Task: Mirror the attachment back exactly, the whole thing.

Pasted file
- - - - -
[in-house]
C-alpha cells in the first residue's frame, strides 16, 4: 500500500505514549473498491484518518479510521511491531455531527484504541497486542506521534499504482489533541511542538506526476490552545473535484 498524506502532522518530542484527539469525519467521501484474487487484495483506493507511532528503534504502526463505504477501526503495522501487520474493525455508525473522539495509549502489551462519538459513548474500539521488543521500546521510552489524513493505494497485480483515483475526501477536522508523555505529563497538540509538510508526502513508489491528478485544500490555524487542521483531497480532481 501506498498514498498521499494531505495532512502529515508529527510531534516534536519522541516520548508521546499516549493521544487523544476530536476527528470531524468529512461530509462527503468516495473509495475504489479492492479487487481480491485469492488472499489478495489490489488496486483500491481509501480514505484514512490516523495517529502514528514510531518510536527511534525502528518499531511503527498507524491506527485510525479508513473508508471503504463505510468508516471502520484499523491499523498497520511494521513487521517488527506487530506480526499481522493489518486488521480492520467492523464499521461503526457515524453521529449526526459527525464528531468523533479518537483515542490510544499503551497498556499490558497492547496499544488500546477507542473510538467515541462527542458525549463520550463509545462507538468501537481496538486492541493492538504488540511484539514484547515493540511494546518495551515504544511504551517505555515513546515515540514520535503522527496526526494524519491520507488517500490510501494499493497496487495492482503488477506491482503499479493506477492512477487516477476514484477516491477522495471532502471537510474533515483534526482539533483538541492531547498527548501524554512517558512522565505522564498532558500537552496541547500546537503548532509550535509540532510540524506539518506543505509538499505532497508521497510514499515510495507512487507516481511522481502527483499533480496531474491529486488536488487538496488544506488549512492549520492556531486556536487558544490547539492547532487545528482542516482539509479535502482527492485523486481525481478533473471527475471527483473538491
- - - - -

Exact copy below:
[in-house]
C-alpha cells in the first residue's frame, strides 16, 4: 500500500505514549473498491484518518479510521511491531455531527484504541497486542506521534499504482489533541511542538506526476490552545473535484 498524506502532522518530542484527539469525519467521501484474487487484495483506493507511532528503534504502526463505504477501526503495522501487520474493525455508525473522539495509549502489551462519538459513548474500539521488543521500546521510552489524513493505494497485480483515483475526501477536522508523555505529563497538540509538510508526502513508489491528478485544500490555524487542521483531497480532481 501506498498514498498521499494531505495532512502529515508529527510531534516534536519522541516520548508521546499516549493521544487523544476530536476527528470531524468529512461530509462527503468516495473509495475504489479492492479487487481480491485469492488472499489478495489490489488496486483500491481509501480514505484514512490516523495517529502514528514510531518510536527511534525502528518499531511503527498507524491506527485510525479508513473508508471503504463505510468508516471502520484499523491499523498497520511494521513487521517488527506487530506480526499481522493489518486488521480492520467492523464499521461503526457515524453521529449526526459527525464528531468523533479518537483515542490510544499503551497498556499490558497492547496499544488500546477507542473510538467515541462527542458525549463520550463509545462507538468501537481496538486492541493492538504488540511484539514484547515493540511494546518495551515504544511504551517505555515513546515515540514520535503522527496526526494524519491520507488517500490510501494499493497496487495492482503488477506491482503499479493506477492512477487516477476514484477516491477522495471532502471537510474533515483534526482539533483538541492531547498527548501524554512517558512522565505522564498532558500537552496541547500546537503548532509550535509540532510540524506539518506543505509538499505532497508521497510514499515510495507512487507516481511522481502527483499533480496531474491529486488536488487538496488544506488549512492549520492556531486556536487558544490547539492547532487545528482542516482539509479535502482527492485523486481525481478533473471527475471527483473538491